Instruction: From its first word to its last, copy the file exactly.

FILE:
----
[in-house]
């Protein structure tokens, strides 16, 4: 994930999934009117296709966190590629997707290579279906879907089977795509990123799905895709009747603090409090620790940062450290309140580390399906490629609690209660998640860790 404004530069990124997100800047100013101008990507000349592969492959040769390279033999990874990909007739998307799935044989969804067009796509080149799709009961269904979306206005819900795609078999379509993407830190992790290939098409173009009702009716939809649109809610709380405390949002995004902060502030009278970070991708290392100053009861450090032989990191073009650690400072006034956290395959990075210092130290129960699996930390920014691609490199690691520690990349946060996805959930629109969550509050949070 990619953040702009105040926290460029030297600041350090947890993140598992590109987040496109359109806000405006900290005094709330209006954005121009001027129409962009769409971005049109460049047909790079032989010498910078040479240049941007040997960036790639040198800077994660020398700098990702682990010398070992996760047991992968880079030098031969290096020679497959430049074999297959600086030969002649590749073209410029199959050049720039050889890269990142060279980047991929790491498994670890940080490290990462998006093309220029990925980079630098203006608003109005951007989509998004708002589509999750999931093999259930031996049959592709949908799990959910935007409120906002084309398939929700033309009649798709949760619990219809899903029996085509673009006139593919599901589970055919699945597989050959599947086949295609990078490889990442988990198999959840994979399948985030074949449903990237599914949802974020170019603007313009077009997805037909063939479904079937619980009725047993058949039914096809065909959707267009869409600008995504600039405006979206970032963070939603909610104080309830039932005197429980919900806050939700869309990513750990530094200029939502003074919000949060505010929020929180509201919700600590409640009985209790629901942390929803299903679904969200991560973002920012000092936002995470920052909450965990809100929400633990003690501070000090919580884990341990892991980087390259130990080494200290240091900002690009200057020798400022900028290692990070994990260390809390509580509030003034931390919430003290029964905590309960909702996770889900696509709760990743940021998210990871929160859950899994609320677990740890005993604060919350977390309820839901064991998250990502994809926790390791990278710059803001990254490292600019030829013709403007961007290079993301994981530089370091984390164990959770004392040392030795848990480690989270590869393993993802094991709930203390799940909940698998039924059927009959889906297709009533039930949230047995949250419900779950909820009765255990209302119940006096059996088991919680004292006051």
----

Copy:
[in-house]
């Protein structure tokens, strides 16, 4: 994930999934009117296709966190590629997707290579279906879907089977795509990123799905895709009747603090409090620790940062450290309140580390399906490629609690209660998640860790 404004530069990124997100800047100013101008990507000349592969492959040769390279033999990874990909007739998307799935044989969804067009796509080149799709009961269904979306206005819900795609078999379509993407830190992790290939098409173009009702009716939809649109809610709380405390949002995004902060502030009278970070991708290392100053009861450090032989990191073009650690400072006034956290395959990075210092130290129960699996930390920014691609490199690691520690990349946060996805959930629109969550509050949070 990619953040702009105040926290460029030297600041350090947890993140598992590109987040496109359109806000405006900290005094709330209006954005121009001027129409962009769409971005049109460049047909790079032989010498910078040479240049941007040997960036790639040198800077994660020398700098990702682990010398070992996760047991992968880079030098031969290096020679497959430049074999297959600086030969002649590749073209410029199959050049720039050889890269990142060279980047991929790491498994670890940080490290990462998006093309220029990925980079630098203006608003109005951007989509998004708002589509999750999931093999259930031996049959592709949908799990959910935007409120906002084309398939929700033309009649798709949760619990219809899903029996085509673009006139593919599901589970055919699945597989050959599947086949295609990078490889990442988990198999959840994979399948985030074949449903990237599914949802974020170019603007313009077009997805037909063939479904079937619980009725047993058949039914096809065909959707267009869409600008995504600039405006979206970032963070939603909610104080309830039932005197429980919900806050939700869309990513750990530094200029939502003074919000949060505010929020929180509201919700600590409640009985209790629901942390929803299903679904969200991560973002920012000092936002995470920052909450965990809100929400633990003690501070000090919580884990341990892991980087390259130990080494200290240091900002690009200057020798400022900028290692990070994990260390809390509580509030003034931390919430003290029964905590309960909702996770889900696509709760990743940021998210990871929160859950899994609320677990740890005993604060919350977390309820839901064991998250990502994809926790390791990278710059803001990254490292600019030829013709403007961007290079993301994981530089370091984390164990959770004392040392030795848990480690989270590869393993993802094991709930203390799940909940698998039924059927009959889906297709009533039930949230047995949250419900779950909820009765255990209302119940006096059996088991919680004292006051």